Worldwide sanitation in spotlight on World Toilet Day
The Australian Greens say World Toilet Day is an opportunity to highlight the importance of world-wide sanitation.
"It is shocking that 2.5 billion people worldwide are without access to proper sanitation. This risks their health, strips their dignity, and kills 1.8 million people, most of which are children, every year," said Australian Greens Senator Rachel Siewert.
"Today is World Toilet Day, which some think is funny, but the number of deaths and suffering as a result of poor sanitation is a sobering reminder that more is needed to reduce suffering around the world."
"Lack of proper sanitation is the world's biggest cause of malnutrition and infection, causing diseases such as diarrhoea, cholera, typhoid and worm infections that kill 5,000 children each day."
"Clean toilets contribute to poverty eradication by protection one's health and ability to work. Safe collection and treatment of human waste and other various wastewaters protects drinking water sources and eco-systems, creating clean and healthy living environments, particularly in urban areas," said Senator Siewert.
"Australia's contribution to sanitation projects in the developing world should be increased. By next year it is expected to increase to $250m, however, this is still below our fair share - Australia's calculated fair share to sanitation in the Millennium Development Goals is estimated to be $350m."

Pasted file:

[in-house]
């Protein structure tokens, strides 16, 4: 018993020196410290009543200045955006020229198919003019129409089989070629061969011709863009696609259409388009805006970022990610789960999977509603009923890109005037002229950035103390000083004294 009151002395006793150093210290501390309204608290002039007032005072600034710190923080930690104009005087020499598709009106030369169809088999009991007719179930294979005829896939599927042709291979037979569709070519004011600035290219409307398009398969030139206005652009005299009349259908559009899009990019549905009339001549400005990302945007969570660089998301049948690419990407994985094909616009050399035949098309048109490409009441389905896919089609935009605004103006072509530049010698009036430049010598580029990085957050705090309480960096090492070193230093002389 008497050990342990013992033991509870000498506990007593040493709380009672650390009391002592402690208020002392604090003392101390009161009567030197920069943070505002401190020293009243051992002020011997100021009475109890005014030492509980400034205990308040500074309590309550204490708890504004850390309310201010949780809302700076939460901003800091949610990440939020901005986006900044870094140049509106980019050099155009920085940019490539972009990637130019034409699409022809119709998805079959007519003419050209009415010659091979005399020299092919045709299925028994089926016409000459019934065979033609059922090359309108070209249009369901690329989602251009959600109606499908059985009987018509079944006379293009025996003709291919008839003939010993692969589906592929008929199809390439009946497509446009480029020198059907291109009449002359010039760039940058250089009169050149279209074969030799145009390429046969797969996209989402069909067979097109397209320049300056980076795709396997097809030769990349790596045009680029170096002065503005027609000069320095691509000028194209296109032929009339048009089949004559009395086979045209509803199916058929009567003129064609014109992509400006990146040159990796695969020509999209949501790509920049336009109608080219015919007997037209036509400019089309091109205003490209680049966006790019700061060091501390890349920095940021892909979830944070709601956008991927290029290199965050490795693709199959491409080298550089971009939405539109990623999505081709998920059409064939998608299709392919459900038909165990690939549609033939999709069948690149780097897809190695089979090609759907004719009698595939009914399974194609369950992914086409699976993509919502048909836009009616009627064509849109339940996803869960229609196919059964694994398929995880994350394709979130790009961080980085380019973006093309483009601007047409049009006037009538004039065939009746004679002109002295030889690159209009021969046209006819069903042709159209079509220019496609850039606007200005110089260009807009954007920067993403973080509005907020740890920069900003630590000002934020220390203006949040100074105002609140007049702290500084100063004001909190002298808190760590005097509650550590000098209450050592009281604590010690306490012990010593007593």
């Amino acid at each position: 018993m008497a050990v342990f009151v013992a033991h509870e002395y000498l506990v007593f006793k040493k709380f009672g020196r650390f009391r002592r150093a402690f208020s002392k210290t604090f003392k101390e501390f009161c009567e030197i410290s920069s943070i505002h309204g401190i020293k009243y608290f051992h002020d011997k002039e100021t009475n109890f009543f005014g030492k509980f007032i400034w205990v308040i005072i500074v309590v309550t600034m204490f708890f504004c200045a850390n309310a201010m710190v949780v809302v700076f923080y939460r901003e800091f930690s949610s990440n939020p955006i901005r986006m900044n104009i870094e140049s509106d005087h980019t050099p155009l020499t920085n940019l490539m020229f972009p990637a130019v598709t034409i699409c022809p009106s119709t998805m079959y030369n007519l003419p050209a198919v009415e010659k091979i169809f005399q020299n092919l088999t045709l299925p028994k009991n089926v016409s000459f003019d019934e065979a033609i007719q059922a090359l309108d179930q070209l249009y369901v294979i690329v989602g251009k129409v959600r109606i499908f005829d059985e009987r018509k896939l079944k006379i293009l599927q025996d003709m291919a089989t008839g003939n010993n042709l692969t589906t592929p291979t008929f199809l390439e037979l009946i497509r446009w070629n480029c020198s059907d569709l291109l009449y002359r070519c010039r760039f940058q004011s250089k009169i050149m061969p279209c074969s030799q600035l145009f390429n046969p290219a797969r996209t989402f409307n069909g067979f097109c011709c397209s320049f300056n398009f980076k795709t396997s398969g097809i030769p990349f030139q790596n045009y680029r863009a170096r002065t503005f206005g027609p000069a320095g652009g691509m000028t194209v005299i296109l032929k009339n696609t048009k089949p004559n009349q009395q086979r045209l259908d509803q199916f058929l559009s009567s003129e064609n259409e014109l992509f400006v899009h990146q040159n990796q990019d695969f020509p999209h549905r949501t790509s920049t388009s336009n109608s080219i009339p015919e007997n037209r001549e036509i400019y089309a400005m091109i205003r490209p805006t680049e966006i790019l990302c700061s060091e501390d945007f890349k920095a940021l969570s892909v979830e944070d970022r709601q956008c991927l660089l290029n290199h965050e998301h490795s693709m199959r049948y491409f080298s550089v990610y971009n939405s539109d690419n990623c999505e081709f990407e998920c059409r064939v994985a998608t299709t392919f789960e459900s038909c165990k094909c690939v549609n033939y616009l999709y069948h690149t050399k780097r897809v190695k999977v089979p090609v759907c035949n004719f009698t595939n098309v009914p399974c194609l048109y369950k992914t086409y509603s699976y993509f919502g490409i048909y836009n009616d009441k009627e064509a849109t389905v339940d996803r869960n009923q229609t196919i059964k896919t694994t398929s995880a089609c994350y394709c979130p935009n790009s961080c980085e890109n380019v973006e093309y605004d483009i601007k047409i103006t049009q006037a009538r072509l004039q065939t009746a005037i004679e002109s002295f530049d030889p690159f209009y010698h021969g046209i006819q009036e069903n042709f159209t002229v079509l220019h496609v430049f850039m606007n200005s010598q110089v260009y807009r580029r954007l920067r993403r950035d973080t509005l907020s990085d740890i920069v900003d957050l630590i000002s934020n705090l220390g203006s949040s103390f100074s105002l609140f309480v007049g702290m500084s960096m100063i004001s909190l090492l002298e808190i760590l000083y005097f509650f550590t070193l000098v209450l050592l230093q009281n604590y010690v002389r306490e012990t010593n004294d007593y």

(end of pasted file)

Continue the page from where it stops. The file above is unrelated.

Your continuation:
"The current sanitation problem in Timor-Leste illustrates this point. Diarrhoea is a leading cause of under-five child deaths in Timor-Leste, accounting for 22% of the total 5,000 children that die every year. Access to sanitation in Timor-Leste is estimated at 41% and the country is perilously short of meeting the MDG target for sanitation. The sanitation improvements that will dramatically improve child mortality and general community health in Timor-Leste are relatively cheap and easily implemented."
The Senate yesterday passed a Greens motion recognising the importance of World Toilet Day, and calling on the government to invest in foreign aid projects aimed at improving sanitation levels.
"The Senate has backed my calls for the Australian Government to play a constructive, proactive role at the upcoming Global Framework for Action on Water and Sanitation meeting in Washington April 2010. This is the opportunity for global support of sanitation policy leadership," concluded Senator Siewert.
Editors: Timor-Leste details from the report Fatal Neglect by International WaterAid
The World Toilet Day motion in the Senate can be read here
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